The 3-day kick-off event was a chance for the teams to come together for the first time and start planning, have the opportunity to meet the other teams, and begin work with state-wide partners and coaches. They participated in a wide array of activities including learning about planting specific crops that are easy to grow without maintenance. Given that schools are typically out of session during prime garden-growing season, this option allows for a “set it and forget it” style of growing vegetables.

Richard Hodges from ReTreeUS, a nonprofit that plants orchards and provides education and resources to schools specifically, showcases seed packets with pumpkin, Mexican sunflower, and popping corn seeds, among others, which he explained will help school staff grow enough food to be used in school cafeterias without a lot of maintenance. Hodges also showed participants how to plant a peach tree during his workshop and tour of the gardens.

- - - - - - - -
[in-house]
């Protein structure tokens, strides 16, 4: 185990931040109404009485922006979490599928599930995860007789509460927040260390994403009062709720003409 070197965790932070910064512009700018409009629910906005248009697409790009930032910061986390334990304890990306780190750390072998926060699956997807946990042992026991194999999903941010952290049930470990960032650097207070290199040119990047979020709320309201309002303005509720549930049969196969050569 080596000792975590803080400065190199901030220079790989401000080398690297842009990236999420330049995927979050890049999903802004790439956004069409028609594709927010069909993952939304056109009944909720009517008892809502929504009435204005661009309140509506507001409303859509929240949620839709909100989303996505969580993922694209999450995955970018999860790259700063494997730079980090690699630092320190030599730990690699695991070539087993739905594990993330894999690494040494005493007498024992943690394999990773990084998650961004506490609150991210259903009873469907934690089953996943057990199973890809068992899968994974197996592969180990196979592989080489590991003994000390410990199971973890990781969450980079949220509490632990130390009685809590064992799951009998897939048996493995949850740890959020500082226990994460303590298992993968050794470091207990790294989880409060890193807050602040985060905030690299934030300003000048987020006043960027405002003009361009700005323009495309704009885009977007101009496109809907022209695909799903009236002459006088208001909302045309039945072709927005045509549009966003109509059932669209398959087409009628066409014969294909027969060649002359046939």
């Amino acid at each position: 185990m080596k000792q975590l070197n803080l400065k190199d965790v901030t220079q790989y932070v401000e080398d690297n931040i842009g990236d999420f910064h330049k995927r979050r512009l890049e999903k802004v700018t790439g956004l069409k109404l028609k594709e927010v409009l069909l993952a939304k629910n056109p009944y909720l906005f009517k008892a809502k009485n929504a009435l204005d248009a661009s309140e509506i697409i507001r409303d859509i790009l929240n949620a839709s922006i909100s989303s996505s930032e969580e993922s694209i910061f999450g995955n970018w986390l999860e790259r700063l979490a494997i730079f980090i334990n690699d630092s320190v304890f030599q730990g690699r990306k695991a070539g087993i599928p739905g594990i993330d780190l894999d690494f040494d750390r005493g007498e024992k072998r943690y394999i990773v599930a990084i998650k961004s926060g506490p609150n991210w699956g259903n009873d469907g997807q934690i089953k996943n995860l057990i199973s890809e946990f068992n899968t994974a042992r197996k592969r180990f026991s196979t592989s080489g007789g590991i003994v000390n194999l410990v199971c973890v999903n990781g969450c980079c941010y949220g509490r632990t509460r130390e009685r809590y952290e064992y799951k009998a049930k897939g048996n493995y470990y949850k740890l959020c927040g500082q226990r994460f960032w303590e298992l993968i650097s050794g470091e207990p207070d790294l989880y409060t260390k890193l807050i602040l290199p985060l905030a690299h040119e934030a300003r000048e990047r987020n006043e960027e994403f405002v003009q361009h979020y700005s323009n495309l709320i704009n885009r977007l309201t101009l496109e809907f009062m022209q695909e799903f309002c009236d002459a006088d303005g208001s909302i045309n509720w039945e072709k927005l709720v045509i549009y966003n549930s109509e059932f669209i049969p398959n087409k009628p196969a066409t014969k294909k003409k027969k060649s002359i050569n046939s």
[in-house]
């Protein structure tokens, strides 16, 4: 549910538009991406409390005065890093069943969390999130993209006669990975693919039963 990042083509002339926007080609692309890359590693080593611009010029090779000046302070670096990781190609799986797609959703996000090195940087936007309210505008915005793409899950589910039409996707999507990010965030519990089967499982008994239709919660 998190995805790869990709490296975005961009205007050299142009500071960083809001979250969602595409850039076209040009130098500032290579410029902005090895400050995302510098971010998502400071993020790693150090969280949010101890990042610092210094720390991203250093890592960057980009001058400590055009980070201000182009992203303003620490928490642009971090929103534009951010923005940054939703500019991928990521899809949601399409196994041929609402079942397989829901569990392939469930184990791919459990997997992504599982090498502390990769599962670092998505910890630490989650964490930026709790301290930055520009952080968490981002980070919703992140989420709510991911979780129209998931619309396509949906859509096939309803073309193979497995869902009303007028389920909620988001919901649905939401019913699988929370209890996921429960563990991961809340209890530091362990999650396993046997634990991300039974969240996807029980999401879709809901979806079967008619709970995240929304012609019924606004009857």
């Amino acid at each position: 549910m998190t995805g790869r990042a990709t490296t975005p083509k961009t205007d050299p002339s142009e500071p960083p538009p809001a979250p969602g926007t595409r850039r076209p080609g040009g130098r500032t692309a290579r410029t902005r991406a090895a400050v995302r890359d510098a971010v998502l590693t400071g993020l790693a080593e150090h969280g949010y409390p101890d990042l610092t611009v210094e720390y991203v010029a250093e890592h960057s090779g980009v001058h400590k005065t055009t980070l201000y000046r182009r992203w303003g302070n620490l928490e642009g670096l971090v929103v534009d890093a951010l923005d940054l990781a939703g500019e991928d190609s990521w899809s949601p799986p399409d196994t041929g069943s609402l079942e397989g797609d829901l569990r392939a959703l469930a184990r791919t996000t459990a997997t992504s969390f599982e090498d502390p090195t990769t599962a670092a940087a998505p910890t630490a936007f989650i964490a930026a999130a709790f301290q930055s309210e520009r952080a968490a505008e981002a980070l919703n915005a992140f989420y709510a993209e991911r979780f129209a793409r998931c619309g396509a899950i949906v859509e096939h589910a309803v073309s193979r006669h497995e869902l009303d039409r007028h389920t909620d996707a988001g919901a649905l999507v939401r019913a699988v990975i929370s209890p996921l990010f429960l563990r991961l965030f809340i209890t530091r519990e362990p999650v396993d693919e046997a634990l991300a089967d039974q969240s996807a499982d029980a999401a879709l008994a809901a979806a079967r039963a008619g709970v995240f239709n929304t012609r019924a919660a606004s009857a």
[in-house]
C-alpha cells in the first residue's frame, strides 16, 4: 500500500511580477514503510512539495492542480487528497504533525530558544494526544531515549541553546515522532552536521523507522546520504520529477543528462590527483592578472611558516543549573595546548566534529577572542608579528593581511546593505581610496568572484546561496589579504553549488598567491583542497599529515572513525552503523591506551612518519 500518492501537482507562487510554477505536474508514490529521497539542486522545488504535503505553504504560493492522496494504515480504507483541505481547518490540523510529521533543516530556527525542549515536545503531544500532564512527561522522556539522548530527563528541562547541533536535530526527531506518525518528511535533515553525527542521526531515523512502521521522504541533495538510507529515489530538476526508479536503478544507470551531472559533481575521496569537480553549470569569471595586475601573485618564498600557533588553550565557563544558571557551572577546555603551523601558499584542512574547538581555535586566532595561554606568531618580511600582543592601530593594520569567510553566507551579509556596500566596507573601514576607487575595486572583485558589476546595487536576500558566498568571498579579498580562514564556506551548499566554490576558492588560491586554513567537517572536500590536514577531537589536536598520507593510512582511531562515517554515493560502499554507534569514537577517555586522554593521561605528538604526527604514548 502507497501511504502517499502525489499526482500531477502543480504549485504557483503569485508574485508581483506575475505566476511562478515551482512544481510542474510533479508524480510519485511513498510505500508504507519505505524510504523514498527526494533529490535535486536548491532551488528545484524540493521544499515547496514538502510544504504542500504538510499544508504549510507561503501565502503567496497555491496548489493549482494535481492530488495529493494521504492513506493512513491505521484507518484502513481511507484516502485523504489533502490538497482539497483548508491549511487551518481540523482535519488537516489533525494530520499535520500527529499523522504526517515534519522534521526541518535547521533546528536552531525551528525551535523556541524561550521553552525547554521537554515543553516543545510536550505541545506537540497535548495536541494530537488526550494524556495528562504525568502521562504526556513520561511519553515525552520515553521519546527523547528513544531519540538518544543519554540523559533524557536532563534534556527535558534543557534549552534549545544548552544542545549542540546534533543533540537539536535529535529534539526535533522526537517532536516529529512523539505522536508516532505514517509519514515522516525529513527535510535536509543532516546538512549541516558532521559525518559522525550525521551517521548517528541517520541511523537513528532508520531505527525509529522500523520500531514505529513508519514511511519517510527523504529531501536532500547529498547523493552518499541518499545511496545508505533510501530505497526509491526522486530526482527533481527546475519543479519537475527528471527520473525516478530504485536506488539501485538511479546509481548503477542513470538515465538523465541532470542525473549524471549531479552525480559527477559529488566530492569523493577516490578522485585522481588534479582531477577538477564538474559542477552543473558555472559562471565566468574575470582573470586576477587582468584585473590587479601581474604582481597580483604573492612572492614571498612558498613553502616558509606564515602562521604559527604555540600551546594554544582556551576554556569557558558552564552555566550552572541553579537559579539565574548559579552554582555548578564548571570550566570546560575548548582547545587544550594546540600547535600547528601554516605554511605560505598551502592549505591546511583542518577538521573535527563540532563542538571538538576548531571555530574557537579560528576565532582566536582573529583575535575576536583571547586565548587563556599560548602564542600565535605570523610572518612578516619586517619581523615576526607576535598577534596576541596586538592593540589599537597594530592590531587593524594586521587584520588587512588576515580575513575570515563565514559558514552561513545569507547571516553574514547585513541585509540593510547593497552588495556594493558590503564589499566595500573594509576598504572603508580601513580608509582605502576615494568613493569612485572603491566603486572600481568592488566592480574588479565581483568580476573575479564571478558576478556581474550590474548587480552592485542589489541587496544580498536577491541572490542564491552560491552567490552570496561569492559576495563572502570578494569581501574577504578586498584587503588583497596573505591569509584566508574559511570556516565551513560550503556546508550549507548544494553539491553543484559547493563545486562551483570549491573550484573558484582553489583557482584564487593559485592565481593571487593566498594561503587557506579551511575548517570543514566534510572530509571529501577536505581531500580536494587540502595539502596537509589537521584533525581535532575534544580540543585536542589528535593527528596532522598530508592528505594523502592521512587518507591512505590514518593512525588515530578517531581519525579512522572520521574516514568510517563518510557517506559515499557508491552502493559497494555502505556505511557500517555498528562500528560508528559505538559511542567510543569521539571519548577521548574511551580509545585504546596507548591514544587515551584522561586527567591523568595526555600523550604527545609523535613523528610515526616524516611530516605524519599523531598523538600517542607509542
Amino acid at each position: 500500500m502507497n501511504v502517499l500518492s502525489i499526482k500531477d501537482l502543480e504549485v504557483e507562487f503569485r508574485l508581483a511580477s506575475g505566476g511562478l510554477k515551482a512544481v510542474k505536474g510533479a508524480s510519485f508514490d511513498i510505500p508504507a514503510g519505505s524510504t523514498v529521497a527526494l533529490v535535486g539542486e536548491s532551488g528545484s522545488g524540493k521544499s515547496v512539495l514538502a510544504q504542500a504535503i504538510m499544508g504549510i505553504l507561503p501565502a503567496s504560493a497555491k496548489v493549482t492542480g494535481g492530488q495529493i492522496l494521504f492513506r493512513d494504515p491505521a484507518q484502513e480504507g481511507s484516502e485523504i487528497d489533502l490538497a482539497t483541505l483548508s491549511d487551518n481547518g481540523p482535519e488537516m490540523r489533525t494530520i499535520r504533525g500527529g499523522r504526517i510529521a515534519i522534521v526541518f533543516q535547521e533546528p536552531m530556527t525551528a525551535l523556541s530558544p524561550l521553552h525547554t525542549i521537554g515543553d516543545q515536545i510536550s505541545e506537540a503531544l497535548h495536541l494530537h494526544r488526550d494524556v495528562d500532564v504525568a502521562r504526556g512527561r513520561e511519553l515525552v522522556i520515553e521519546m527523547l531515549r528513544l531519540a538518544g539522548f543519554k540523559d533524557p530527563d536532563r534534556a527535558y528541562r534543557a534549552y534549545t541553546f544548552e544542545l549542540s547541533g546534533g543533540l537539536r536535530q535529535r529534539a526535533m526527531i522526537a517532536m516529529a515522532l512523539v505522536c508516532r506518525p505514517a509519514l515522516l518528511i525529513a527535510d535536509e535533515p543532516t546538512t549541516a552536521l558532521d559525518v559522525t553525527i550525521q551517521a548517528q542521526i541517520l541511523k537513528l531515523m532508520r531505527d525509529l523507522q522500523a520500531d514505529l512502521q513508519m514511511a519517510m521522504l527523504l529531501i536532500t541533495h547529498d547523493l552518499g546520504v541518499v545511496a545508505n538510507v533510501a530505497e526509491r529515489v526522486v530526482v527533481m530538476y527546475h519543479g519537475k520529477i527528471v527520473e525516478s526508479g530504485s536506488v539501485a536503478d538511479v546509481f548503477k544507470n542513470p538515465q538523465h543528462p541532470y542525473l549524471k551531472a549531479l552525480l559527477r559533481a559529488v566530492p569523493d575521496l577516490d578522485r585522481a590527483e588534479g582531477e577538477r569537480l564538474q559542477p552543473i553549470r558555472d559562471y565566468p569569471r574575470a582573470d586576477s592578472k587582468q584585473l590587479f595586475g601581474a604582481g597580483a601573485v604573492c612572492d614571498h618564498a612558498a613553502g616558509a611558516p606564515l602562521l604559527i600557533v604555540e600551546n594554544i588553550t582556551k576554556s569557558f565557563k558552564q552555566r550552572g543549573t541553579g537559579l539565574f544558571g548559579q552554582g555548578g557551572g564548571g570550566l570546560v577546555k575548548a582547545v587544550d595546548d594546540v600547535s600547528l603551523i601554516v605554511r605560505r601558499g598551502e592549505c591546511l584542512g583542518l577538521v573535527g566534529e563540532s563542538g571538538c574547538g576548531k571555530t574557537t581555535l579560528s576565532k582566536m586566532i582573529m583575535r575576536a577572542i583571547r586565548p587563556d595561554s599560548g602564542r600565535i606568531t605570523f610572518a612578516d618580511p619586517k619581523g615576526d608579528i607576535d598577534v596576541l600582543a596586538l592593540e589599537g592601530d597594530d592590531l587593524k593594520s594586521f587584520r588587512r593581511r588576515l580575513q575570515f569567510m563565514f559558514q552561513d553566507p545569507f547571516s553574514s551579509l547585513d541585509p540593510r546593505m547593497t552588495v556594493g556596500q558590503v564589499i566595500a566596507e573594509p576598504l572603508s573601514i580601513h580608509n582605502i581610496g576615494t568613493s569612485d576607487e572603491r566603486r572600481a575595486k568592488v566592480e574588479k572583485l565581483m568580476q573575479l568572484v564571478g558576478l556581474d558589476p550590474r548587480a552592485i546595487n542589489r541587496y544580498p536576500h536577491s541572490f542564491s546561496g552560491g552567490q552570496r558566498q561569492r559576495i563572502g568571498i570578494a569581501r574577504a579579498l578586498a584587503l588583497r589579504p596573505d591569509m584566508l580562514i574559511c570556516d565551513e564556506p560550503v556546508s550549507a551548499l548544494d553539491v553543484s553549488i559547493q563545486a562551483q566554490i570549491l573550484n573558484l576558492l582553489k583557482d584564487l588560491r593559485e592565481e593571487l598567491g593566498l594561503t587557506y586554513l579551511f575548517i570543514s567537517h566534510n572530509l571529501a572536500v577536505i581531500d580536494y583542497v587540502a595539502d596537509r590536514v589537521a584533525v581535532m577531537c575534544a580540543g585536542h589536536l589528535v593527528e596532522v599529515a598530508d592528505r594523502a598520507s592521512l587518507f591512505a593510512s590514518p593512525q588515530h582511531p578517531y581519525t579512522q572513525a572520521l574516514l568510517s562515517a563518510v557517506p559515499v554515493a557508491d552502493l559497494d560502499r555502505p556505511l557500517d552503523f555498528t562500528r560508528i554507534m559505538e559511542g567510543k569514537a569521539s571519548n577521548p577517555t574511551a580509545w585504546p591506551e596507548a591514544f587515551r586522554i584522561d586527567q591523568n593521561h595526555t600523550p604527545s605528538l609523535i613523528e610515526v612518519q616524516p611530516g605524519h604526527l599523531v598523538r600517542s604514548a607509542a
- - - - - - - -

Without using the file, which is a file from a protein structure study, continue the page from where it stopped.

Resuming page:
Other workshops included learning about Incorporating Local Agriculture into Classroom Curricula, Building Sustainability through the district budget, finding local foods, how to promote school efforts, food security, and an institute-wide workshop with Racial Equity & Justice Organization, among many other workshops. The three-day event also provided lodging, locally sourced meals, and plenty of team time for participants to engage in conversation and work together to begin their action plans, all while enjoying the serene Ecology School campus.

Following the kick-off event, the districts teams will continue to engage in workshops designed around school specific roles throughout the year and continue work with an experienced coach from the Maine Farm to School Network to develop their school-wide farm & sea to school action plan.

Funded by a USDA Service-Learning Grant, the MFSN group is working to secure funding for future Institutes. Read more about it here. Pending more funding, the Farm and Sea to School Institute expects to open applications for year-two of the institute in January 2023. Read more about the application and selection process here.

WEBINAR: The Role of School Nutrition Directors in School Safety Efforts